(The Long Road Society)
Rating: 3 out of 5 stars
“I know how it feels when love makes you crazy,” sings songwriter Desiree Cannon on her debut release, continuing with, “love is a game til you put down the dice.” Those lyrics are from “Train Man,” one of 10 tracks on this short but sweet introduction to the Oakland-based artist, many concerning the darker side of matters of the heart.
It’s a modest affair, bookended by stripped-down solo ballads focusing the listener’s attention on Cannon’s smooth, husky, easy-going voice — similar to Eilen Jewell’s — and raw guitar. The opening “Low Flyin’ Angel” tells of a visit from the titular spirit whose advice after a broken relationship is to “pick up and pack up my things,” which the narrator disregards. The closing title track finds the singer asking her lover not to turn their back on her now. Both are melancholy, introspective and provocative reflections of the spiritual and physical inconsistencies of relationships.
Cannon’s songs unwind leisurely, often with a sultry undercurrent, which makes some of her angrier lyrics feel even more disconcerting. That’s surely true as she sings, “Well you made me so mad/ I broke the windshield of my car/ from kicking it so hard” atop a ’60s retro girl-group vibe on the garage keyboard-driven “Oh Darlin’.” Co-producer/multi-instrumentalist Nate Mahon’s sad, slippery slide guitar twists around the oblique concept and lilting waltz time of “Rose Of No Man’s Land,” which might or might not concern a nurse, but is riveting especially with Cannon’s overdubbed closing vocals. The rockabilly “Bang Bang Baby,” this album’s most upbeat moment, is another kiss-off as the singer informs an ex-lover, “I quit my days of believing/ I would have you for the rest of my life.” Even when the concepts are vague, as on “Gibson Blues” (hard to say what she’s alluding to with “My daddy went ahead and took my baby away”) or “Long Ride” (“Time never felt so dry”), Cannon’s mellifluous voice, sure sense of hypnotic melody and commitment to her lyrics is powerful enough to win you over.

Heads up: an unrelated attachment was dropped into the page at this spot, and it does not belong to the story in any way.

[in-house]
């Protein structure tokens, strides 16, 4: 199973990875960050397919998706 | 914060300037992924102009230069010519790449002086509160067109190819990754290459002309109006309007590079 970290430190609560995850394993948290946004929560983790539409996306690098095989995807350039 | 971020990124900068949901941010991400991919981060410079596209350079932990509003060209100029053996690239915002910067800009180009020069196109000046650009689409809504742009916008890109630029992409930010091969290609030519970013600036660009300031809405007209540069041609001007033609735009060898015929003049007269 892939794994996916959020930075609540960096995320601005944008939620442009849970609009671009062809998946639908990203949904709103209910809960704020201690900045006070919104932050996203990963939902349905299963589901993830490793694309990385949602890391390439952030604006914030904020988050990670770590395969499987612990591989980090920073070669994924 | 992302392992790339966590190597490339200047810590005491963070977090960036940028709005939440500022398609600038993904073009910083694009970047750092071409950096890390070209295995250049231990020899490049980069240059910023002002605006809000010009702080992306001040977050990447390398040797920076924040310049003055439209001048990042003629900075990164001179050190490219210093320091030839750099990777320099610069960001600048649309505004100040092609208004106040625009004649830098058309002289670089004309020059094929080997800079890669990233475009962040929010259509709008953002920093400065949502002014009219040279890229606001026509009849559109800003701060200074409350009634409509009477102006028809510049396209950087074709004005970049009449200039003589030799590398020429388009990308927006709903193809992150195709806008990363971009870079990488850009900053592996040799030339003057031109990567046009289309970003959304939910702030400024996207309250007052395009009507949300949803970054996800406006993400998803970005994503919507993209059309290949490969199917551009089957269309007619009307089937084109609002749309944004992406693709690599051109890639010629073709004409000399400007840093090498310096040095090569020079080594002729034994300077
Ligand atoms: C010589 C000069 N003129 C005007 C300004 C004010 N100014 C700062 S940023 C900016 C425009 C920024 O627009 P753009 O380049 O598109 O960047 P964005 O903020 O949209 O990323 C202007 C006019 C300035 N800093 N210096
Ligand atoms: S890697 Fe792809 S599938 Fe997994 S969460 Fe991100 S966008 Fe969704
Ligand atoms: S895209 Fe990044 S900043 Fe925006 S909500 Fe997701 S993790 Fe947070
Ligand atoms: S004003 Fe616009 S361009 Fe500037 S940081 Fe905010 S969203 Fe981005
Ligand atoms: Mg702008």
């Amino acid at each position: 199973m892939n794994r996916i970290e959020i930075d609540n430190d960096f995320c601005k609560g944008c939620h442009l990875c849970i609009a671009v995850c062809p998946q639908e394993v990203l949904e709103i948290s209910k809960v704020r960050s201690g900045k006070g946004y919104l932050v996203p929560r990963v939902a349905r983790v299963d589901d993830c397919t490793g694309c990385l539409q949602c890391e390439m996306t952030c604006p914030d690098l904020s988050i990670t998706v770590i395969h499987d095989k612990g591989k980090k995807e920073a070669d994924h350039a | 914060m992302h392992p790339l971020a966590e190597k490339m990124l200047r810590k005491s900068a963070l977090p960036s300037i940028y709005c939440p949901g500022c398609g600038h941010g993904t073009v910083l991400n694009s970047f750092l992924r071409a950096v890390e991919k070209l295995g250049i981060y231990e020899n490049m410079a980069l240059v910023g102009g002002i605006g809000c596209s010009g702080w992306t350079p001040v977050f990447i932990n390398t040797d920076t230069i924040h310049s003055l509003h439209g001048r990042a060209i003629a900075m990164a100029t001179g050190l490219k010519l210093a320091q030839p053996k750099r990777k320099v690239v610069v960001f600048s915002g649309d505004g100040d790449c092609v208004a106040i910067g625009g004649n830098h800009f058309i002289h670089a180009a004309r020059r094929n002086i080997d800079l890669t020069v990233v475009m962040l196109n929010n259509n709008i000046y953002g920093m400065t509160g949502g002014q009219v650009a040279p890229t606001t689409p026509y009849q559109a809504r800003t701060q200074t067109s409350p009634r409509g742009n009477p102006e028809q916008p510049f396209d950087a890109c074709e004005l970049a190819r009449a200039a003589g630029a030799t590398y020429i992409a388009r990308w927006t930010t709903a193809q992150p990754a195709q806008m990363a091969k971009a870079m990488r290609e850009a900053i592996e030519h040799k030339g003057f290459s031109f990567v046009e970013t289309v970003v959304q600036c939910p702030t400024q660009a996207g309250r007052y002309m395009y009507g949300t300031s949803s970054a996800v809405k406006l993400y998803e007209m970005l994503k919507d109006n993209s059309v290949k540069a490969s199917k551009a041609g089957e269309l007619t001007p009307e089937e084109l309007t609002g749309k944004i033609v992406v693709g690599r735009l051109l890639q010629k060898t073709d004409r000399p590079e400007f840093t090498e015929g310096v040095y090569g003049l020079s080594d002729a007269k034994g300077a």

The stories Desiree Cannon tells don’t usually have happy endings or even a light at the end of the tunnel. But that’s often an integral aspect of the folk/country aesthetic she’s working in. The subtle Beach Sleeper is a striking if low key introduction to this impressive newcomer that shows she doesn’t need expensive production to display her substantial talents.
On the contrary, she’s better without it.